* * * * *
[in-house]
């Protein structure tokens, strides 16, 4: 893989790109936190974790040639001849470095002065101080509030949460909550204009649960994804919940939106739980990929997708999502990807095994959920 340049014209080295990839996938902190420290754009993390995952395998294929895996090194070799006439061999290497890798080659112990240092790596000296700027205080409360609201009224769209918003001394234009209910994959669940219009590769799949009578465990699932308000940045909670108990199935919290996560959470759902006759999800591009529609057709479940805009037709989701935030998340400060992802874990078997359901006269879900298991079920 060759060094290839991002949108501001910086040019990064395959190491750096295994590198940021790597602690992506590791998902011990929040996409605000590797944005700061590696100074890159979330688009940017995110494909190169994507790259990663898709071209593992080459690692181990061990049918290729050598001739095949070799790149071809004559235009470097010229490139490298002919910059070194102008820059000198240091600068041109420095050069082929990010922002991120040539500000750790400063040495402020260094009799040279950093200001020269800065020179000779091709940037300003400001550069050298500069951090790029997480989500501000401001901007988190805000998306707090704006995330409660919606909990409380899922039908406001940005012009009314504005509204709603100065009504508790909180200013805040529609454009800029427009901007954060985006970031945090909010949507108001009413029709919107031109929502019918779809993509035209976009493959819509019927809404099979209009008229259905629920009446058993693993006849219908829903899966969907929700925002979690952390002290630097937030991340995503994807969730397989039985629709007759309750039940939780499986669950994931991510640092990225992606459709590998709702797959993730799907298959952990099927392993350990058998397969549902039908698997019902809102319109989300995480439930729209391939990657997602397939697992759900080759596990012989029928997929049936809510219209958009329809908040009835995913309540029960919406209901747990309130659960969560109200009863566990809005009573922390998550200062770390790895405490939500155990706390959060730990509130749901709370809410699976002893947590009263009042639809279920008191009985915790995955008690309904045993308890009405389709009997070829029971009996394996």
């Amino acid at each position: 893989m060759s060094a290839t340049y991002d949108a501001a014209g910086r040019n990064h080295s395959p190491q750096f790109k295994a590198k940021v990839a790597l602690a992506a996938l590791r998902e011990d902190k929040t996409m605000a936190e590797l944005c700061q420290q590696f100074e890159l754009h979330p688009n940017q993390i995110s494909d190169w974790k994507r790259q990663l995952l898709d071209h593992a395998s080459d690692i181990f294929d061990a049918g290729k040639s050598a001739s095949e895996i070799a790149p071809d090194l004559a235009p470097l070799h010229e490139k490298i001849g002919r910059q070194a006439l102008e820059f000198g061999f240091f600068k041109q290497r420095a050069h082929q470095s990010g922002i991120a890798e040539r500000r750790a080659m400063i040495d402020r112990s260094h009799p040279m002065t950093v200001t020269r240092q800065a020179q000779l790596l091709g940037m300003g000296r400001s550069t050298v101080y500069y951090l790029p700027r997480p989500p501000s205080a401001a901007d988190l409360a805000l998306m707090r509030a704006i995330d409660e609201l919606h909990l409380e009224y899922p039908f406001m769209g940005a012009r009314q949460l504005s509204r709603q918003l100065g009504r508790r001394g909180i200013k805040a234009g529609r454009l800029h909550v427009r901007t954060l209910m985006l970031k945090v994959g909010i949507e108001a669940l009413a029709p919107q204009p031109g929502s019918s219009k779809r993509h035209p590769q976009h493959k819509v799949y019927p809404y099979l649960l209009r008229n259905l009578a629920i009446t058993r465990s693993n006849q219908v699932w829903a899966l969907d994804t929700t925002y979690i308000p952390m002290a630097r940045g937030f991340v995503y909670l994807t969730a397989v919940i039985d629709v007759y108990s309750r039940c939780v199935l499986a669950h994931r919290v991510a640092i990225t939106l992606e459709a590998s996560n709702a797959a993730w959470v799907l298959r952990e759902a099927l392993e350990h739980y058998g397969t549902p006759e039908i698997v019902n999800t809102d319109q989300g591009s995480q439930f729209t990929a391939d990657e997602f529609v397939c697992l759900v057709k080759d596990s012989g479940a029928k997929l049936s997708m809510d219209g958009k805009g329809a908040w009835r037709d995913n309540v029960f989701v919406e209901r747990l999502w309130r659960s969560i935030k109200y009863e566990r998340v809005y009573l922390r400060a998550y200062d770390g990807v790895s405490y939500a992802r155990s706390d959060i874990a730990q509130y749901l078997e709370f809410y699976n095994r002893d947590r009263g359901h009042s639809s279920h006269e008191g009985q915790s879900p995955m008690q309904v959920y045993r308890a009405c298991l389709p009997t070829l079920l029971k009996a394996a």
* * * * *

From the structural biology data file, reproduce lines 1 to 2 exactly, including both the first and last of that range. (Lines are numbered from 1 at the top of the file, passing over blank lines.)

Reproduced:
[in-house]
């Protein structure tokens, strides 16, 4: 893989790109936190974790040639001849470095002065101080509030949460909550204009649960994804919940939106739980990929997708999502990807095994959920 340049014209080295990839996938902190420290754009993390995952395998294929895996090194070799006439061999290497890798080659112990240092790596000296700027205080409360609201009224769209918003001394234009209910994959669940219009590769799949009578465990699932308000940045909670108990199935919290996560959470759902006759999800591009529609057709479940805009037709989701935030998340400060992802874990078997359901006269879900298991079920 060759060094290839991002949108501001910086040019990064395959190491750096295994590198940021790597602690992506590791998902011990929040996409605000590797944005700061590696100074890159979330688009940017995110494909190169994507790259990663898709071209593992080459690692181990061990049918290729050598001739095949070799790149071809004559235009470097010229490139490298002919910059070194102008820059000198240091600068041109420095050069082929990010922002991120040539500000750790400063040495402020260094009799040279950093200001020269800065020179000779091709940037300003400001550069050298500069951090790029997480989500501000401001901007988190805000998306707090704006995330409660919606909990409380899922039908406001940005012009009314504005509204709603100065009504508790909180200013805040529609454009800029427009901007954060985006970031945090909010949507108001009413029709919107031109929502019918779809993509035209976009493959819509019927809404099979209009008229259905629920009446058993693993006849219908829903899966969907929700925002979690952390002290630097937030991340995503994807969730397989039985629709007759309750039940939780499986669950994931991510640092990225992606459709590998709702797959993730799907298959952990099927392993350990058998397969549902039908698997019902809102319109989300995480439930729209391939990657997602397939697992759900080759596990012989029928997929049936809510219209958009329809908040009835995913309540029960919406209901747990309130659960969560109200009863566990809005009573922390998550200062770390790895405490939500155990706390959060730990509130749901709370809410699976002893947590009263009042639809279920008191009985915790995955008690309904045993308890009405389709009997070829029971009996394996």